Payday and car title lenders spent more than $1 million on 42 lobbyists during the 2007 General Assembly session.
There were 12 bills affecting the payday lending industry, including five that would have ended the booming industry in Virginia.
Car title lending was also facing crucial legislation -- including a bill that would effectively kill the burgeoning business. A second bill would have removed the lending from legal limbo and allow the companies to charge unlimited interest on the loans. Both bills died in a committee.
The spending dwarfs the $500,000 that the industry has given to state candidates over the past two years. The payday and car title lobbying spending even topped the perennial big-spender in an unusually generous year -- Dominion Resources, which spent more than $942,000 on 17 lobbyists.
Tracking the lobbying payments, which were released by the state this week following a July filing deadline, can be difficult. Some companies have corporate names that don't match the storefronts. Others are obscure sounding groups such as Community Loans of America.
The title lenders struck a stalemate early in the session, but the payday lenders had a vicious fight. A variety of bills that would have lowered the 378 percent annual interest rates, introduced new databases and placed limits on loans or even killed the industry all failed.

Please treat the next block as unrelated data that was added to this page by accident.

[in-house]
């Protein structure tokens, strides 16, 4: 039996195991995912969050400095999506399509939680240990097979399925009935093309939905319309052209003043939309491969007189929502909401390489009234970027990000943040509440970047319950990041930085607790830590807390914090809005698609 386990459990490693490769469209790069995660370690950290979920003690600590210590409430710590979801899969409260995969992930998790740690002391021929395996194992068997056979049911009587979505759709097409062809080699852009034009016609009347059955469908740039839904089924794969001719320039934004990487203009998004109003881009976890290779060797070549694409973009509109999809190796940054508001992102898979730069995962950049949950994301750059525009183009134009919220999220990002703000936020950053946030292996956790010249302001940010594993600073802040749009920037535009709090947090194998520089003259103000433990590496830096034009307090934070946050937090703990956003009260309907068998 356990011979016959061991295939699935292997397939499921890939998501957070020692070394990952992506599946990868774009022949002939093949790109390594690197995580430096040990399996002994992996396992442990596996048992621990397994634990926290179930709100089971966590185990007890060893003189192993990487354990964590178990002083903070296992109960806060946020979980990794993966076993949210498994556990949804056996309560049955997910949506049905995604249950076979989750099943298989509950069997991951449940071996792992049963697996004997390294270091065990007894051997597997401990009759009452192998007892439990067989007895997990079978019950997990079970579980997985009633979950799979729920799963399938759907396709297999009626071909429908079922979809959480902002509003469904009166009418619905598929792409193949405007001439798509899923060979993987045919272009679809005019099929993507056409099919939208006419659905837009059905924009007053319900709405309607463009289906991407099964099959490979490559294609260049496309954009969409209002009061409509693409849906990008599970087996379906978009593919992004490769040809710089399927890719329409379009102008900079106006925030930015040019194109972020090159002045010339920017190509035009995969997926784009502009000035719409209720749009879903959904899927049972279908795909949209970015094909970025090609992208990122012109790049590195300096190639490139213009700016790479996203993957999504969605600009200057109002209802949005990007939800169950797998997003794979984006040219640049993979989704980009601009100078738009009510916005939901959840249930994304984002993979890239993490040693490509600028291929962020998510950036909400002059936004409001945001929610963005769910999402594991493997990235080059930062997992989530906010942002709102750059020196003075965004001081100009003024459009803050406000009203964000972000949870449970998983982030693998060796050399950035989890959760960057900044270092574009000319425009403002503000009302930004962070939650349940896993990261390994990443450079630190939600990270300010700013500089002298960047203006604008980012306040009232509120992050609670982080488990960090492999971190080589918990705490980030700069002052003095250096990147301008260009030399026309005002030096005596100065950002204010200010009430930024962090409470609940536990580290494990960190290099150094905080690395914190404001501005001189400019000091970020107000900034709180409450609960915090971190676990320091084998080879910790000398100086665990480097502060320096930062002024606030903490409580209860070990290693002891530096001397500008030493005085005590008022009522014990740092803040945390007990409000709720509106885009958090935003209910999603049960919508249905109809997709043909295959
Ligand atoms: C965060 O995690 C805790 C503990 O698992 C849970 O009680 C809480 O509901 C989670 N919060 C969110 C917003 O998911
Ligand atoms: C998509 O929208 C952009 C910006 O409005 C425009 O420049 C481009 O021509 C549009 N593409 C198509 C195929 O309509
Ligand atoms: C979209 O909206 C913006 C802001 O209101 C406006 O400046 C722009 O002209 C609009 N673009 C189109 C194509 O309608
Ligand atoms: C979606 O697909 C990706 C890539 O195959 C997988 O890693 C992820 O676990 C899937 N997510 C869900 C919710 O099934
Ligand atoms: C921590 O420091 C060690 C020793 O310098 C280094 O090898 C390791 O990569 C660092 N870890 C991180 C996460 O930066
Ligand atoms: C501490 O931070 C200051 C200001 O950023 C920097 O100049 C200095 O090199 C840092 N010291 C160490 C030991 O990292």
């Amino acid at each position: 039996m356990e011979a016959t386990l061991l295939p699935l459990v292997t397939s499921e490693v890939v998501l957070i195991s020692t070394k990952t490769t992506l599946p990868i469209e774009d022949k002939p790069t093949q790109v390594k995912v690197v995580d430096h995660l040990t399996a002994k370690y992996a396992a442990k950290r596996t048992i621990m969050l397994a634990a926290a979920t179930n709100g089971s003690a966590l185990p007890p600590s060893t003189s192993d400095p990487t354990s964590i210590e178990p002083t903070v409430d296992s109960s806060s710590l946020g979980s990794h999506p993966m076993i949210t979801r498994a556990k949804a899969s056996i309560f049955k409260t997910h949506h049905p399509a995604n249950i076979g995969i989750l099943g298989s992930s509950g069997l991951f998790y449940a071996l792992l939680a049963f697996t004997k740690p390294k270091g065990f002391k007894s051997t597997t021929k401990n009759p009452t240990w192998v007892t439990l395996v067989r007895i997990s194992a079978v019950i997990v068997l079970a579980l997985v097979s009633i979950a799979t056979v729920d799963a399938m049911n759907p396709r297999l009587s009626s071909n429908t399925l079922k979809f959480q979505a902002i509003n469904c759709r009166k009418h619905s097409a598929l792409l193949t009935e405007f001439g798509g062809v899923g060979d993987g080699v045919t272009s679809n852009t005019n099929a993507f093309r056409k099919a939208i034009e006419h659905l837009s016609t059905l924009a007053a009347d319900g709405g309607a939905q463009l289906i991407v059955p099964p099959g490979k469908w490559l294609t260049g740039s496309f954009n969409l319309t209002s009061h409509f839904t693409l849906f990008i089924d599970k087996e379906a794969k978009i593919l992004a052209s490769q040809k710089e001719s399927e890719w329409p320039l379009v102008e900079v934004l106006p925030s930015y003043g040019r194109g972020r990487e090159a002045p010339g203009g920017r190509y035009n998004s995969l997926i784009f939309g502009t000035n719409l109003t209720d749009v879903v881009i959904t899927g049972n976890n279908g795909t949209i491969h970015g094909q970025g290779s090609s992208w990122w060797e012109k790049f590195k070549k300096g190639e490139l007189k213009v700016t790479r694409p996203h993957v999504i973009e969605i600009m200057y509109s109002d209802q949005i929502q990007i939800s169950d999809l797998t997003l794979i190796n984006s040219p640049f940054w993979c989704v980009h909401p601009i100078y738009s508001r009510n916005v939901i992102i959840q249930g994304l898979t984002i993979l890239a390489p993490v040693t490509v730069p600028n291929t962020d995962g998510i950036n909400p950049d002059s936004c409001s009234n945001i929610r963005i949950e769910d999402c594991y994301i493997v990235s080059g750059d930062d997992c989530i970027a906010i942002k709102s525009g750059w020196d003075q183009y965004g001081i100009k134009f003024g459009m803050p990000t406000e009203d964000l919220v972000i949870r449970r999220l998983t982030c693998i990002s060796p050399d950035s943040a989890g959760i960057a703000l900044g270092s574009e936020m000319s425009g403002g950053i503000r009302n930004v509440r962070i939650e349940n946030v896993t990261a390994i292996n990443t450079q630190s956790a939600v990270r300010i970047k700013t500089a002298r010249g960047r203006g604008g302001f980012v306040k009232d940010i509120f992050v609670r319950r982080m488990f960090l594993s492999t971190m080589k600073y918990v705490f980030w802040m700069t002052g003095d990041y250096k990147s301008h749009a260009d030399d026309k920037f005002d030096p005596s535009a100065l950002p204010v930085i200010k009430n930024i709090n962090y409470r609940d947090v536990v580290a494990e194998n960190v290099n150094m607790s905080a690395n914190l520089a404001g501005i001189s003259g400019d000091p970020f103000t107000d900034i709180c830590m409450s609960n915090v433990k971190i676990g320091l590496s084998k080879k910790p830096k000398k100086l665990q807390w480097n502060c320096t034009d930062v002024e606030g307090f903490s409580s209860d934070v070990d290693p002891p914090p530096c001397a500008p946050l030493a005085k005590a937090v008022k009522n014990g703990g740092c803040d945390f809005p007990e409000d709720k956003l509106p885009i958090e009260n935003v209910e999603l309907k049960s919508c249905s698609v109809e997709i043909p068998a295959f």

Payday and car title loans are secured by either a person's future paycheck or vehicle. Because banks and credit unions often won't extend the small loans that these stores make, the industry says it's performing a service that meets a market demand and must charge higher rates.
One prominent lobbyist in 2007 for car title companies was former House of Delegates member Isaac Clinton Miller, who was a State Corporation Commission judge from 1996 until January 2006.
During the past few years, car title lenders have popped up across the state. Lawsuits were filed alleging that their business model was illegal because it violated consumer lending laws. During that time, the state commission and Virginia Attorney General's office -- both in charge of interpreting the laws -- were silent.
A year after leaving the bench at the commission, Miller went to work as a lobbyist for the car title lenders. He wasn't the only prominent former member of the House of Delegates working for them. Whitt Clement, also a former state transportation secretary, represented Checksmart.
The majority of the donations came from the Community Financial Services Association, the industry's national trade group. It paid $647,735, mostly to Williams Mullen, for the services of top lobbyist Reggie Jones.
The groups will need to dig deep again next year. A new group opposed to payday lending will try to abolish the industry and its 791 Virginia stores, and Gov. Timothy M. Kaine said he will again push for tighter regulations in 2008.
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